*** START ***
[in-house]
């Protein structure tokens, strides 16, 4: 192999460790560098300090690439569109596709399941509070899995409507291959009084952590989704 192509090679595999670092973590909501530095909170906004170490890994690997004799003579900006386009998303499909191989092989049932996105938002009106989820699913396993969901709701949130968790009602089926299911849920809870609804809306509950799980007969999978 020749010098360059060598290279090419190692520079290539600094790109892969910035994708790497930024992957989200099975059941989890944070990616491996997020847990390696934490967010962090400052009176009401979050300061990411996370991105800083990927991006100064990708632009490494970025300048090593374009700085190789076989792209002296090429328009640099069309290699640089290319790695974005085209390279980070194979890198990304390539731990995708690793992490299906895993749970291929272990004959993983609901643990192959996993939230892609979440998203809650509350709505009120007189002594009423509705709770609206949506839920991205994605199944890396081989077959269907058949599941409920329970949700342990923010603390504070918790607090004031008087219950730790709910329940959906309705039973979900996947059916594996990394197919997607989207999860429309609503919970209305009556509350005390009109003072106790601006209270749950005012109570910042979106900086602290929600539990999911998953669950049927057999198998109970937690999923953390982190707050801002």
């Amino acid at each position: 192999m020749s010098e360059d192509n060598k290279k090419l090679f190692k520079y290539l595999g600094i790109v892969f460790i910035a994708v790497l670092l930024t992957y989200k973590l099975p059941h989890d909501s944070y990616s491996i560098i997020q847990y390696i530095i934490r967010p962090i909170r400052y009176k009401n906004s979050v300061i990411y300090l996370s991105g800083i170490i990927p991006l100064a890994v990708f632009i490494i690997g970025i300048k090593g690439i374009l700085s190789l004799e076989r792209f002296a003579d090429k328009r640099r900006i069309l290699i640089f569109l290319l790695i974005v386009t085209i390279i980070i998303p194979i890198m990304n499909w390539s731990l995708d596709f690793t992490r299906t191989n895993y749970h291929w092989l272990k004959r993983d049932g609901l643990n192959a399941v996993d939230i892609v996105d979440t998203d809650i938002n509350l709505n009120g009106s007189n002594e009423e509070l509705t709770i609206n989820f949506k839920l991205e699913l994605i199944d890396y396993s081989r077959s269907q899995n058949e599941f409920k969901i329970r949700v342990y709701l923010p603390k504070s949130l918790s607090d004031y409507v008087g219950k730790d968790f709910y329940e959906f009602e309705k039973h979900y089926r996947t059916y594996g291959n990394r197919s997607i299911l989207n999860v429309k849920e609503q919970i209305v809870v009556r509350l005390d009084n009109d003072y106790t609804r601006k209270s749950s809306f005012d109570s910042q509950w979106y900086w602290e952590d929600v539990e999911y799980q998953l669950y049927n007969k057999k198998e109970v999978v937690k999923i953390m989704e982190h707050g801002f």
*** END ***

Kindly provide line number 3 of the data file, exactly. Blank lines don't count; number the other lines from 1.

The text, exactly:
């Amino acid at each position: 192999m020749s010098e360059d192509n060598k290279k090419l090679f190692k520079y290539l595999g600094i790109v892969f460790i910035a994708v790497l670092l930024t992957y989200k973590l099975p059941h989890d909501s944070y990616s491996i560098i997020q847990y390696i530095i934490r967010p962090i909170r400052y009176k009401n906004s979050v300061i990411y300090l996370s991105g800083i170490i990927p991006l100064a890994v990708f632009i490494i690997g970025i300048k090593g690439i374009l700085s190789l004799e076989r792209f002296a003579d090429k328009r640099r900006i069309l290699i640089f569109l290319l790695i974005v386009t085209i390279i980070i998303p194979i890198m990304n499909w390539s731990l995708d596709f690793t992490r299906t191989n895993y749970h291929w092989l272990k004959r993983d049932g609901l643990n192959a399941v996993d939230i892609v996105d979440t998203d809650i938002n509350l709505n009120g009106s007189n002594e009423e509070l509705t709770i609206n989820f949506k839920l991205e699913l994605i199944d890396y396993s081989r077959s269907q899995n058949e599941f409920k969901i329970r949700v342990y709701l923010p603390k504070s949130l918790s607090d004031y409507v008087g219950k730790d968790f709910y329940e959906f009602e309705k039973h979900y089926r996947t059916y594996g291959n990394r197919s997607i299911l989207n999860v429309k849920e609503q919970i209305v809870v009556r509350l005390d009084n009109d003072y106790t609804r601006k209270s749950s809306f005012d109570s910042q509950w979106y900086w602290e952590d929600v539990e999911y799980q998953l669950y049927n007969k057999k198998e109970v999978v937690k999923i953390m989704e982190h707050g801002f």